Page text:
Table 4

Examples of key subthemes regarding the five most common thematic categories explored within the health service accreditation literature

Thematic categories (n)Key subthemes (n)ExamplesRelevant references
Relationship to quality measures (n=65)Performance levels (n=34)Accredited hospitals already outperformed non-accredited hospitals on publicly reported quality measures, but these differences were found to have become more significant over the 5 years observed in this study5125 36 37 39 42 44 45 51–77
Effects on patient outcomes (n=9)Patient outcome was systematically better when the transplantation centre was at a more advanced phase of accreditation2222 44 58 61 74 76 78–80
Organisational impacts (n=62)Standardisation of care processes (n=25)Hospital accreditation was found to have had a significant impact on the infection control infrastructure and performance of hospitals in Japan423 28 37 42 44 51 54–57 59 61 63 71 73 81–90
Compliance with external programmes or guidelines (n=22)Accreditation helped encourage staff to conform to evidence-based stroke care delivery practices7123 25 26 30 36 39 42 43 51 56 60 64 71 75 89–96
Organisational cultures conducive to quality and safety (n=18)A mental health accreditation process was perceived as having improved communication, increased staff power to negotiate for resources and rewarded good practice813 6 21 28 30 32 33 38 39 49 75 81 90 94–98
Continuous quality improvement activities (n=17)Accreditation was found to confer a greater likelihood that health centres have integrated specific quality improvement activities into their daily operations823 25 38 39 41 57 59 65 66 82 84 89 92 95 97–99
Leadership (n=8)Accreditation results predicted greater organisational leadership66 38 39 41 49 53 95 98
Accreditation programme assessments (n=42)Positive assessments (n=29)Accreditation is perceived to have had a positive impact on the quality of care and the quality of life for residents in Australian Government subsidised aged care homes843 21 25 26 30 31 51 54 55 57 59–61 64 66 70 71 73 75 80–82 84 86 88 93 98 100 101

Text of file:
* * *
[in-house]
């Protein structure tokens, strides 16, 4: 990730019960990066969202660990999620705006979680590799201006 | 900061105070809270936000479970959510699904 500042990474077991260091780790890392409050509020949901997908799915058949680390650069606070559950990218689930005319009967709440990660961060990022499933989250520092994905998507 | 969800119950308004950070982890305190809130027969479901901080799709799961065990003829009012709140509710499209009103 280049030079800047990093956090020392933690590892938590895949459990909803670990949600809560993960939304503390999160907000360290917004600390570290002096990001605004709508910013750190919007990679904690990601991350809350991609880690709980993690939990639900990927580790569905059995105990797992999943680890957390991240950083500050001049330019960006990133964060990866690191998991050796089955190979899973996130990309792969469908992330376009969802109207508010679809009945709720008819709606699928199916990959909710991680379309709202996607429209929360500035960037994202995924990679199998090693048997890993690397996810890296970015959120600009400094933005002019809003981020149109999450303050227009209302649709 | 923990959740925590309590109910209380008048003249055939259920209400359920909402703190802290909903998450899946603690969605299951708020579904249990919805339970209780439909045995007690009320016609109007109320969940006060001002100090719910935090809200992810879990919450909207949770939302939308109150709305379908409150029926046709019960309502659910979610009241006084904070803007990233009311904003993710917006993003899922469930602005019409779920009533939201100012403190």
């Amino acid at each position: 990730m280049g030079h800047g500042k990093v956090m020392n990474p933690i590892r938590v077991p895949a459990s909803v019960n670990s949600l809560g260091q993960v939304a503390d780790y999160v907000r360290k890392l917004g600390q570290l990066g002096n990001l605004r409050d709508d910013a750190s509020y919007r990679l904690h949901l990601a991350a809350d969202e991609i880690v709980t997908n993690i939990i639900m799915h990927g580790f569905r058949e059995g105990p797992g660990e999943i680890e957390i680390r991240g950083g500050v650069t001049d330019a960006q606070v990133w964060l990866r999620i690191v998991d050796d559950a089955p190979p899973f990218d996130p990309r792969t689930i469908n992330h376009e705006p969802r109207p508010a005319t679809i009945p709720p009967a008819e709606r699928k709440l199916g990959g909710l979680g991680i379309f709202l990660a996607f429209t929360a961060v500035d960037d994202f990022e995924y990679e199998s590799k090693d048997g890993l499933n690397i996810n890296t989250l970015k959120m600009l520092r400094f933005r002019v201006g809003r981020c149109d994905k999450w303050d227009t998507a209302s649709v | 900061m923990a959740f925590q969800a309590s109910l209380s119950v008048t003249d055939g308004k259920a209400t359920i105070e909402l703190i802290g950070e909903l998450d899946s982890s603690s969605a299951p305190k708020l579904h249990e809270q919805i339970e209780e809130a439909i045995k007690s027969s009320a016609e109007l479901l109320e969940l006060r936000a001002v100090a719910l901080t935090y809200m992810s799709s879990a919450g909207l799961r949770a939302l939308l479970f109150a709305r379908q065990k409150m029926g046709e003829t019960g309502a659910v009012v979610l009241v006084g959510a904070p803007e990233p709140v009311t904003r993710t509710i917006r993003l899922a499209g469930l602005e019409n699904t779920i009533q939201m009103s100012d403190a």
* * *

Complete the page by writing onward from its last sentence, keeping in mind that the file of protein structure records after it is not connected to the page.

Negative assessments (n=8)Experienced surveyors failed to detect an error-prone medication usage system that was identified in an independent audit of a mental health institute, raising questions about the validity of accreditation survey scores as a measure of safety1023 6 54 66 86 100–102
Neutral impacts (n=6)Accreditation of a facility was not associated with a lower or higher medication error rate1036 29 81 103–105
Programme development (n=7)Serious deficiencies of financial and human resources had undermined the ongoing viability of the Zambia Hospital Accreditation Program3021 30 31 106–109
Change mechanisms (n=41)Commitment to implementing evidence-based quality systems of care (n=20)Commitment to meeting national guidelines through the accreditation process appeared to be associated with improved patient outcomes after injuries433 22 25 28 31 41–43 56 59 60 71 73 81 84 87 90 93 110 111
Engagement of staff in quality improvement (n=15)Positive changes produced by accreditation were achieved through increased staff motivation and positive attitudes toward the use of continuous improvement processes3928 37–39 41 42 71 81 84 85 89 90 111–113
Collation and use of data for internal and external benchmarking (n=12)Accreditation reporting influenced how hospitals prioritised quality improvement goals and honed feedback and accountability mechanisms8928 31 37 38 46 73 85 87 89 93 99 113
Professionals’ attitudes towards accreditation (n=38)Improved processes of care (n=20)Accreditation had a statistically significant improvement on the quality of patient care as perceived by hospital staff2821 23 28 33 39 41 42 46 71 81 84 86 92 97 100 105 106 111 114 115
Overly expensive bureaucratic burden (n=10)Staff experienced that accreditation increased their paperwork and overall workload2423 24 41 47 66 86 100 115–117
Improved patient safety (n=9)Hospital administrators viewed accreditation as an effective intervention to reduce adverse events9228 39 46 47 71 84 92 97 115
Impact on staff satisfaction (n=8)Accreditation status was significantly positively associated with nurses’ intent to remain in their jobs3221 27 32 39 41 97 114 115
Distraction from authentic quality improvement activities (n=4)Mental health professionals believed that the focus on meeting a large number of accreditation and other regulatory standards can deter indepth efforts to fundamentally improve critical problems6624 41 47 66